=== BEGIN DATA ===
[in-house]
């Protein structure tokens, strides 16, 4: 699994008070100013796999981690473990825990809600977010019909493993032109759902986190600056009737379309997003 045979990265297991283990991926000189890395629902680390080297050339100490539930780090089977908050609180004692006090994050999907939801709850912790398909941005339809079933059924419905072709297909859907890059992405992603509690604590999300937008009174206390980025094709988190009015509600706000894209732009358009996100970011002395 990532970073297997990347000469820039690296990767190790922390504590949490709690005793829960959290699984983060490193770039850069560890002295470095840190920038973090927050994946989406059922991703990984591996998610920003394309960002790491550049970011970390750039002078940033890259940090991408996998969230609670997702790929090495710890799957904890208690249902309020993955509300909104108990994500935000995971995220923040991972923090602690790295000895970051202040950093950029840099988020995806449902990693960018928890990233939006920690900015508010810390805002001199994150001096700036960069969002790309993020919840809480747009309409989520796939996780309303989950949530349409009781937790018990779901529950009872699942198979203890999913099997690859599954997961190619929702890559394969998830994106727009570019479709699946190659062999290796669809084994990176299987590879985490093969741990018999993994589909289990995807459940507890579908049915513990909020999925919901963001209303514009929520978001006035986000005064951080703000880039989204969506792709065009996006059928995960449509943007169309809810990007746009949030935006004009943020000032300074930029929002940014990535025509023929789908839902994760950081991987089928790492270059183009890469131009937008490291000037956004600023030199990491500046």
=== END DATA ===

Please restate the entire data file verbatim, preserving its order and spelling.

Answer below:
[in-house]
């Protein structure tokens, strides 16, 4: 699994008070100013796999981690473990825990809600977010019909493993032109759902986190600056009737379309997003 045979990265297991283990991926000189890395629902680390080297050339100490539930780090089977908050609180004692006090994050999907939801709850912790398909941005339809079933059924419905072709297909859907890059992405992603509690604590999300937008009174206390980025094709988190009015509600706000894209732009358009996100970011002395 990532970073297997990347000469820039690296990767190790922390504590949490709690005793829960959290699984983060490193770039850069560890002295470095840190920038973090927050994946989406059922991703990984591996998610920003394309960002790491550049970011970390750039002078940033890259940090991408996998969230609670997702790929090495710890799957904890208690249902309020993955509300909104108990994500935000995971995220923040991972923090602690790295000895970051202040950093950029840099988020995806449902990693960018928890990233939006920690900015508010810390805002001199994150001096700036960069969002790309993020919840809480747009309409989520796939996780309303989950949530349409009781937790018990779901529950009872699942198979203890999913099997690859599954997961190619929702890559394969998830994106727009570019479709699946190659062999290796669809084994990176299987590879985490093969741990018999993994589909289990995807459940507890579908049915513990909020999925919901963001209303514009929520978001006035986000005064951080703000880039989204969506792709065009996006059928995960449509943007169309809810990007746009949030935006004009943020000032300074930029929002940014990535025509023929789908839902994760950081991987089928790492270059183009890469131009937008490291000037956004600023030199990491500046």